Last edited: Nov 8, 2006
  14. Nov 8, 2006 #13
    We just have had a long fight over banning smoking everywhere in Philadelphia and it passed (thank god). Smoke free bars are sooooo much better.

    Living in a major city, you also have the problem of some residents who refuse to pay their energy bills. It is illegal to cut off power or heat to them for safety reasons, yet currently the state/city has no authority to do anything about it. I am all for seizure of property, putting a lean on a home, or docking paychecks on people who don't pay their utilities. Philadelphia Gas and Water (PGW) has increased the rates for those who actually pay their bills because the costs from the non-paying customers gets pushed onto the customers that do pay. It really pisses me off. :mad: :mad: :mad: :mad: :mad: :mad:
     
  15. Nov 9, 2006 #14

    loseyourname

    User Avatar
    Staff Emeritus
    Gold Member

    It would mostly be for commuters. In my case, getting down to San Fran on the weekends without having to drive would be nice, although I don't go down much as it is. It apparently did pass, rather surprisingly. Every time a similar measure had come up before, Sonoma county had passed it, but Marin county would not.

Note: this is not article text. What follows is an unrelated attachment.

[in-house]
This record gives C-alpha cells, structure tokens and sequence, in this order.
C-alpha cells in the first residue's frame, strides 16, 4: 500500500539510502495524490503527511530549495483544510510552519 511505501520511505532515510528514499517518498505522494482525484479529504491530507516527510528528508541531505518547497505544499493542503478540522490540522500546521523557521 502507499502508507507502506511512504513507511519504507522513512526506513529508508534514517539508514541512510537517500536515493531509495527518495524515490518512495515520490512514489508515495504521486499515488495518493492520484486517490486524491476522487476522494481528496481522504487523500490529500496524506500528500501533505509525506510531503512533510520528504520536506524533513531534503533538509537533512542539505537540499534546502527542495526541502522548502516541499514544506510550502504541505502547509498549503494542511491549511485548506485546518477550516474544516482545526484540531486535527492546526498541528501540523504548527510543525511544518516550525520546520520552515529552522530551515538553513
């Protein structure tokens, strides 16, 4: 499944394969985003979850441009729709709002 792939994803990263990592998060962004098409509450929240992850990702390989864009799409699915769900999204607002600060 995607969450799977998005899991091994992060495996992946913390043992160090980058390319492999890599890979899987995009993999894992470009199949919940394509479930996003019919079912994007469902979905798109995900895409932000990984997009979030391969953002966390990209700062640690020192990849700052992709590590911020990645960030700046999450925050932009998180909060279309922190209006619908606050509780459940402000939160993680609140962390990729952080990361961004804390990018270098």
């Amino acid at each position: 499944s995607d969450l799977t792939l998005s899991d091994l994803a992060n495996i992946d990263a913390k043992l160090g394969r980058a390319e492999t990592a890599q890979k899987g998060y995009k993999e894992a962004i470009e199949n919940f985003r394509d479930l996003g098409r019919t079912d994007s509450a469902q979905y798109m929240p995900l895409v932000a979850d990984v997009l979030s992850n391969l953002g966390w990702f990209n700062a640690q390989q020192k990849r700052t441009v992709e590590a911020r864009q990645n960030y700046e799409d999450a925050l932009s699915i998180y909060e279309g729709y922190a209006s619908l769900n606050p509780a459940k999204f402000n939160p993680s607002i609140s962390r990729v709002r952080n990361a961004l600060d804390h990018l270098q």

I actually couldn't vote on it, as I'm still registered in Los Angeles county, but I certainly would have voted yes.
     
  16. Nov 9, 2006 #15

    Is this is part of a larger plan to expand transit and build high density, mixed use transit villages?
     
  17. Nov 10, 2006 #16

    Ivan Seeking

    User Avatar
    Staff Emeritus
    Science Advisor
    Gold Member

    .........well?
     
  18. Nov 10, 2006 #17

    Gokul43201

    User Avatar
    Staff Emeritus
    Science Advisor
    Gold Member

  19. Nov 10, 2006 #18

    Ivan Seeking

    User Avatar
    Staff Emeritus
    Science Advisor
    Gold Member

  20. Nov 10, 2006 #19

    Gokul43201

    User Avatar
    Staff Emeritus
    Science Advisor
    Gold Member

    Last edited: Nov 10, 2006
  21. Nov 14, 2006 #20

    loseyourname

    User Avatar
    Staff Emeritus
    Gold Member

    To be honest, I'm not certain. The measure itself simply created a quarter-cent sales tax to fund a smart-rail line from Sonoma County down to the bay region of Marin County (I'm not sure of the exact start and terminus). I don't know to what extent it would be integrated with existing mass-transit, if at all, or if there are hopes of further expanding it.
     
Know someone interested in this topic? Share this thread via Reddit, Google+, Twitter, or Facebook

Have something to add?



Similar Discussions: Your favorite local issues
  1. Land Tenure Issues (Replies: 13)

Loading...